More than 70 percent of respondents to a poll conducted in Mobile County last summer and fall indicated support for policies eliminating all cigarettes store smoke cigarettes from indoor public places, including restaurants and bars, according to new data from the University of Alabama’s Institute for Social Science Research.

The poll, conducted between August and October, asked 845 Mobile County residents ages 19 and older about their attitudes toward smoke-free policies, tax increases on cigarettes, discount cigarette online use and exposure to secondhand smoke, among other things.

Among the key findings:

79.3 percent supported eliminating all cigarettes online smoke cigarettes from the workplace.
83.3 percent favored eliminating tobacco smoke cigarettes from restaurants.
64.9 percent would prefer to eat in a restaurant where smoking cigarettes isn’t allowed.
51.3 percent would recommend increasing the state cigarette tax.

Last year, Mobile City Councilman William Carroll proposed an update to the city’s smoking cigarettes policy, which hasn’t changed since a ban on smoking cigarettes inside government buildings in the early 1990s.

The latest proposal, backed by Mobile County Health Department leaders, would banish smoking cigarettes in eateries and other public places, but not bars.

In late January, the measure stalled. Councilman Reggie Copeland said that city leaders have been weighing concerns from the public.

Some believe that the ban should include bars, Copeland said, but some council members worry that the regulations will cause damage by going too far.

“The main concern, I think, has been, ‘Do we put the bars out of business by not allowing it? I think we should let the bartenders decide,” he said.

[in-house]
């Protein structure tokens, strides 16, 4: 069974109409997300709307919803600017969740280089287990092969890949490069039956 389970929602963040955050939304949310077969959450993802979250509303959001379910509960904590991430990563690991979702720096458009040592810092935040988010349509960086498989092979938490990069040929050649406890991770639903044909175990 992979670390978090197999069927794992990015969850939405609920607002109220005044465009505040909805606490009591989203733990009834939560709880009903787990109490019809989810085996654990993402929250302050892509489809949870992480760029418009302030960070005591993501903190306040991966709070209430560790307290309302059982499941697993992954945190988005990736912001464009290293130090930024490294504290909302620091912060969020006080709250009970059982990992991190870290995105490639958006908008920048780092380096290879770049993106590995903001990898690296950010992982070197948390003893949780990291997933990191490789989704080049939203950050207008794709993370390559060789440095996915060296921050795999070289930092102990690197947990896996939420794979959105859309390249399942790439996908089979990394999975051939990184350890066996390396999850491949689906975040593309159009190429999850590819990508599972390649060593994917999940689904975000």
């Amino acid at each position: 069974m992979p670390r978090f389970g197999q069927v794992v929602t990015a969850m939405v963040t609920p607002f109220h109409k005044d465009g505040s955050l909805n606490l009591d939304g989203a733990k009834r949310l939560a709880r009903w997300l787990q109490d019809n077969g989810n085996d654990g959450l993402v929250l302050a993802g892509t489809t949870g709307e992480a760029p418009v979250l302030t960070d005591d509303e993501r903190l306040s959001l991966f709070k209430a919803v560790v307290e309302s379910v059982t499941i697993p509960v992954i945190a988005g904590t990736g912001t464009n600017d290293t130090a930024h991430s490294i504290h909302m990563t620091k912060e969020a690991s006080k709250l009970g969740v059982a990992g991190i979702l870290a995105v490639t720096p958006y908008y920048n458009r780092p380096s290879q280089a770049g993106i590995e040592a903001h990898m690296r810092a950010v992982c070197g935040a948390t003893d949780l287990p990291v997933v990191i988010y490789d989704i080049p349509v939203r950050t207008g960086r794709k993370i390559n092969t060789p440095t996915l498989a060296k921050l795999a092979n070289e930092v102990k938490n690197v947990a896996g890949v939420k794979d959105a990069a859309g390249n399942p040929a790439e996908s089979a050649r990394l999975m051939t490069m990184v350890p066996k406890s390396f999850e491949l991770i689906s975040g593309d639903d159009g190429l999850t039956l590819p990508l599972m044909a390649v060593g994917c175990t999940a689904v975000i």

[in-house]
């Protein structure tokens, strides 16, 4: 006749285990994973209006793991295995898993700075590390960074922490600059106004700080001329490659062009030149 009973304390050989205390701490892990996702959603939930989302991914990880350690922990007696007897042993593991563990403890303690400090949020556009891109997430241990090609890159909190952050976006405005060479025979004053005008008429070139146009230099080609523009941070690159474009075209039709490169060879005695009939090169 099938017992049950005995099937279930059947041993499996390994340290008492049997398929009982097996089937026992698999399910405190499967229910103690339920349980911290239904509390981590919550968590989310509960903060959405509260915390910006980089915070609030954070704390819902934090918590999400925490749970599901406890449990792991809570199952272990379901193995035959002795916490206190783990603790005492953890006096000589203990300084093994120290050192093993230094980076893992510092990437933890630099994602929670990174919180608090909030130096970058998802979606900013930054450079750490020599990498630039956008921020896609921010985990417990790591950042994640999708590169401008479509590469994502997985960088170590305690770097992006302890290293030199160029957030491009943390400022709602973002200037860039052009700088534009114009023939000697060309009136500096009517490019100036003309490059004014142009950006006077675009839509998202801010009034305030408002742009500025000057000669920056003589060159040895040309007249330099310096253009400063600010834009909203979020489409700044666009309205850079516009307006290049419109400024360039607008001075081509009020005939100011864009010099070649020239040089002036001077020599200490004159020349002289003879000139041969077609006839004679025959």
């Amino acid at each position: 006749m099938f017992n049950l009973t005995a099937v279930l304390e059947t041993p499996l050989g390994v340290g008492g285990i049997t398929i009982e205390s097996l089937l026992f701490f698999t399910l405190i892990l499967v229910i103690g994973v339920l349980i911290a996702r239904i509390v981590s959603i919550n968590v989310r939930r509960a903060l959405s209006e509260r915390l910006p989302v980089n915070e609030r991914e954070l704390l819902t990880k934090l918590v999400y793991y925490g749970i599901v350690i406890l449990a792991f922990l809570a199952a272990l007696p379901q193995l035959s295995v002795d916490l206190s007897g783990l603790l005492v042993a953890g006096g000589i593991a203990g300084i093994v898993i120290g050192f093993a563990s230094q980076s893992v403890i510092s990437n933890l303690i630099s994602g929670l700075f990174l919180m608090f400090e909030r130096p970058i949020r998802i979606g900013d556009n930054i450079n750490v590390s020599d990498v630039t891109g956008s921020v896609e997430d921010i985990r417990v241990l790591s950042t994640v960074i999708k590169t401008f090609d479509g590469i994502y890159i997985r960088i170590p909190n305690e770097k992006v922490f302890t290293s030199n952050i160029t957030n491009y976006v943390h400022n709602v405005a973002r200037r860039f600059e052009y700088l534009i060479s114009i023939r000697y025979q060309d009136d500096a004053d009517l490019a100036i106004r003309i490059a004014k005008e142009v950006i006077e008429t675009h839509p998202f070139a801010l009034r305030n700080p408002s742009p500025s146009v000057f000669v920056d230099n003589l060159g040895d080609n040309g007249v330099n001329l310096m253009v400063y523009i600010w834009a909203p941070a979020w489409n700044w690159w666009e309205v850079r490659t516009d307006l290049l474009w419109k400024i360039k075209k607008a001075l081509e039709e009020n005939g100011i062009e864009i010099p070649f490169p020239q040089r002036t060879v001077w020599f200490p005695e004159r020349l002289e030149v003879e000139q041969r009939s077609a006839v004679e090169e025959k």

Copeland said the council also is waiting to see if an inclusive state bill banning smoking cigarettes, which is backed by Sen. Vivian Davis Figures, D-Mobile, will stick this year.

If that fails, Copeland said, he will bring up the matter himself at a council meeting.

“I’m ready to jump in and move with it,” Copeland said, adding that he would wait 60 days before taking action. “I’ve never smoked,” he said, “and I hate it when I go into a restaurant and there’s smoke.”

Deborah McCallum, director of the Institute for Social Science Research, said the numbers her group presented in the survey are an accurate representation of public opinion based on similar previous studies in Mobile County.

One interesting statistic that emerged, McCallum said, was that nearly 65 percent of respondents would prefer to eat in a restaurant that prohibited smoking cigarettes.

“I think it is helpful to know in terms of how it might affect business,” she said. “Based on these results, we don’t think it would have a detrimental effect (for business). There are people who would eat out more often if there was no smoking cigarettes in the restaurants.”

In 2010, the county Health Department received a $2.25 million grant from the Centers for Disease Control and Prevention through the Alabama Department of Public Health. The grant is funding a two-year campaign to raise awareness about the risks and effects of secondhand smoke.

Another goal is to enact smoke-free ordinances in every municipality in Mobile County.

Last summer, Saraland’s City Council made it against the law for people to smoke cigarettes in enclosed public spaces there. The ordinance covers restaurants, bars and even areas near where children play outside in parks.

Bayou La Batre and Citronelle also have laws on the books that ban smoking cigarettes in public places, as do most incorporated areas of Baldwin County.

The new poll was a random sampling conducted by telephone between Aug. 8 and Oct. 1; the margin of error was plus or minus 3.4 percentage points. The survey was sponsored by the Alabama Department of Public Health.

There are plans to conduct a follow-up phone survey this summer to assess whether views change after the local Health Department’s secondhand smoke cigarettes campaign.

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